AI Hallucinates and Invents Facts

AI hallucinerer og opfinder egne fakta
Stoler du på denne AI?

The latest AI language models, such as ChatGPT, can generate high-quality content faster than any human, and for that reason, we utilize them.

However, you should be aware that not everything an AI says can be trusted, even if it responds in a particularly convincing manner.

AI models have a tendency to hallucinate: They can invent their own facts, arguments, and citations – without basis in the dataset they were trained on. Therefore, you should always validate the content an AI generates before using it, as it can harm others, or the company you work for – and thus yourself.

OpenAI has, for that reason, written a discreet warning below the input field in the desktop version of their ChatGPT, but unfortunately not in the mobile app version.

ChatGPT may produce inaccurate information about people, places, or facts.

The warning is written in a small and faint gray font, which one can only hope all ChatGPT users will notice and understand the implications of:

The issue with hallucination is far from unique to ChatGPT, but rather a fundamental problem with AI.

When your lawyer uses AI, and your AI loves you

On May 27, 2023, The New York Times published the frightening story of the lawsuit Roberto Mata v. Avianca Inc., where Mata’s lawyer uncritically used ChatGPT to prepare the lawsuit against the airline. The problem was that ChatGPT had hallucinated and completely made up a series of previous lawsuits that served as precedents in the current case. The lawyer defended himself by saying that he had never used ChatGPT before and did not know that its answers could be incorrect.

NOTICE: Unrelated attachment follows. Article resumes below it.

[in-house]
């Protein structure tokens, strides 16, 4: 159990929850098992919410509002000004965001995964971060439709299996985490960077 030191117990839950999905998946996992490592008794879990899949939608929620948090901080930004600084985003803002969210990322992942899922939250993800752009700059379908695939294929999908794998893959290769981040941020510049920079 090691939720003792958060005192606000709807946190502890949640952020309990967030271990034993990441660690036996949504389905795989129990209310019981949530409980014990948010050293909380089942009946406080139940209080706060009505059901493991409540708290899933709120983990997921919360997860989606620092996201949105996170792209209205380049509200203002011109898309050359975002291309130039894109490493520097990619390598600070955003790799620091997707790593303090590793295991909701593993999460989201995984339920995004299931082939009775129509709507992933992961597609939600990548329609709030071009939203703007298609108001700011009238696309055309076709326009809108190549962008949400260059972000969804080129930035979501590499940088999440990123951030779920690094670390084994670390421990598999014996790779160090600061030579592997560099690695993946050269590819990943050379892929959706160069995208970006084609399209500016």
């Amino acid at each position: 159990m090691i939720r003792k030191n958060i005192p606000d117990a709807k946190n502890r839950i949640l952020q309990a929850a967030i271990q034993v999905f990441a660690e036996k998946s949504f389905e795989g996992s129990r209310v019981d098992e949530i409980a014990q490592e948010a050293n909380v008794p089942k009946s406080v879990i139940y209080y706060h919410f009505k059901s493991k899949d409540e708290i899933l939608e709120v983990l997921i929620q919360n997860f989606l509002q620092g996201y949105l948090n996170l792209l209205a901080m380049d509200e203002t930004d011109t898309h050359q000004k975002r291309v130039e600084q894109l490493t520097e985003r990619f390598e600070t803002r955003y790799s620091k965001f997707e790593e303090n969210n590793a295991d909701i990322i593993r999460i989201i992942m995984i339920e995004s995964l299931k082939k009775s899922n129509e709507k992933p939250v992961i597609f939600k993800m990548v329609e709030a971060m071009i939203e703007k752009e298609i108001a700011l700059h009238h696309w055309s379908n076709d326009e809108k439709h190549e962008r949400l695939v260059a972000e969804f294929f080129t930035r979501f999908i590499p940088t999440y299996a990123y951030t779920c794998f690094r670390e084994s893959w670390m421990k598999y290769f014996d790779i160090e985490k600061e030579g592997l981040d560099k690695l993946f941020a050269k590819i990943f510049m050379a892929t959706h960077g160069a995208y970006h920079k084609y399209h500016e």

Unfortunately, I fear he is far from alone, and that all of us, in a moment of inattention, idleness or haste, might not adequately validate the answers given by an AI, or that we simply do not have the necessary expertise to assess the answers nor the capabilities of analyzing a task that is too great for any one single individual. 

If you are not already familiar with this rather amusing, but also deeply disturbing story, I recommend that you read The New York Times journalist Kevin Roose’s account of how he got Microsoft’s Bing chatbot to hallucinate wildly, and how it ended up declaring its love for him and encouraged him to leave his wife in favor of it: A Conversation With Bing’s Chatbot Left Me Deeply Unsettled (February 16, 2023).

It seems unbelievable, but if you can so easily get an AI to do this, what else can you get it to do?

Would you read an entire book to check if your AI is mistaken?

The blame for this problem of hallucinations cannot simply be laid on us users. Of course, we have the responsibility of using the necessary methods of source criticism, but hallucinations are first and foremost an inherent problem with AI:

  • At the heart of an AI is a gigantic statistical model. It does not actually understand the words you write to it. Words and fragments of words are represented with numbers, so it can calculate the likelihood of what the next word or fragment of word should be. And it usually does this frighteningly well. The New York Times has a nice article with animations that show how a language model like ChatGPT guesses the next word in its response based on your conversation with it.
  • Even though an AI is trained on vast amounts of text, including things from the internet, there will therefore be gaps in its knowledge. Just as the texts are of varying quality or subjectivity. This also increases the risks of hallucinations.